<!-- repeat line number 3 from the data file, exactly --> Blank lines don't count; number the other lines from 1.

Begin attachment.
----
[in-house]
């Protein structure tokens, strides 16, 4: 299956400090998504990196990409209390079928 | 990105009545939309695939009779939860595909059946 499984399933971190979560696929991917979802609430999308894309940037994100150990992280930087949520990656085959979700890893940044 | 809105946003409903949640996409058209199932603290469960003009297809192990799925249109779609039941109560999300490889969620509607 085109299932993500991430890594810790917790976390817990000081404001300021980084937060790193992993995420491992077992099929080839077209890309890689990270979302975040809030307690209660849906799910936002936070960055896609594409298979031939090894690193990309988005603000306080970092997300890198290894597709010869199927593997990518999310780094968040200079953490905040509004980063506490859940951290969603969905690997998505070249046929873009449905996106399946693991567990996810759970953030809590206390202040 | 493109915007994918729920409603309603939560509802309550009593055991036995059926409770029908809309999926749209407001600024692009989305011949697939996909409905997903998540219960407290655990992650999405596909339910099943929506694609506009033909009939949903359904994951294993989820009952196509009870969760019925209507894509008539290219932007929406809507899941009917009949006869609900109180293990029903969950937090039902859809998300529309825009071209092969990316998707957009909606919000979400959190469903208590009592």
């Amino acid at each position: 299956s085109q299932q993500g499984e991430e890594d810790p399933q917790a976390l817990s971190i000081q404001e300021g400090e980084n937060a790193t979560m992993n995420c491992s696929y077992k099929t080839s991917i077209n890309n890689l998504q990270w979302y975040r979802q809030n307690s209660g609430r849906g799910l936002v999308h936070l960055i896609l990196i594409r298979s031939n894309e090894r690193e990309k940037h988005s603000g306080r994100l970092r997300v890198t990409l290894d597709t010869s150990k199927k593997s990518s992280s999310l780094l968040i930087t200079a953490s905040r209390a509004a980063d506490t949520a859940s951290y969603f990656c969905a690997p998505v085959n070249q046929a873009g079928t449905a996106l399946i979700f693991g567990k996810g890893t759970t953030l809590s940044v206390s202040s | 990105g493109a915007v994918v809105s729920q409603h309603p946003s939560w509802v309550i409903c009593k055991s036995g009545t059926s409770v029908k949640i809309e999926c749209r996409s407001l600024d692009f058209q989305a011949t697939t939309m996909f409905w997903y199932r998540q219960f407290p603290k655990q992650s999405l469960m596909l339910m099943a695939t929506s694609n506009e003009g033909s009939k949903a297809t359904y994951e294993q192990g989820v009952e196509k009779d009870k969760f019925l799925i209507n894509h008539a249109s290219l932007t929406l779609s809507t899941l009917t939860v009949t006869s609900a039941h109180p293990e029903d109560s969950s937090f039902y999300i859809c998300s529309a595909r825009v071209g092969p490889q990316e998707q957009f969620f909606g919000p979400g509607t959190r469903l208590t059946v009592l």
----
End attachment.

């Amino acid at each position: 299956s085109q299932q993500g499984e991430e890594d810790p399933q917790a976390l817990s971190i000081q404001e300021g400090e980084n937060a790193t979560m992993n995420c491992s696929y077992k099929t080839s991917i077209n890309n890689l998504q990270w979302y975040r979802q809030n307690s209660g609430r849906g799910l936002v999308h936070l960055i896609l990196i594409r298979s031939n894309e090894r690193e990309k940037h988005s603000g306080r994100l970092r997300v890198t990409l290894d597709t010869s150990k199927k593997s990518s992280s999310l780094l968040i930087t200079a953490s905040r209390a509004a980063d506490t949520a859940s951290y969603f990656c969905a690997p998505v085959n070249q046929a873009g079928t449905a996106l399946i979700f693991g567990k996810g890893t759970t953030l809590s940044v206390s202040s | 990105g493109a915007v994918v809105s729920q409603h309603p946003s939560w509802v309550i409903c009593k055991s036995g009545t059926s409770v029908k949640i809309e999926c749209r996409s407001l600024d692009f058209q989305a011949t697939t939309m996909f409905w997903y199932r998540q219960f407290p603290k655990q992650s999405l469960m596909l339910m099943a695939t929506s694609n506009e003009g033909s009939k949903a297809t359904y994951e294993q192990g989820v009952e196509k009779d009870k969760f019925l799925i209507n894509h008539a249109s290219l932007t929406l779609s809507t899941l009917t939860v009949t006869s609900a039941h109180p293990e029903d109560s969950s937090f039902y999300i859809c998300s529309a595909r825009v071209g092969p490889q990316e998707q957009f969620f909606g919000p979400g509607t959190r469903l208590t059946v009592l």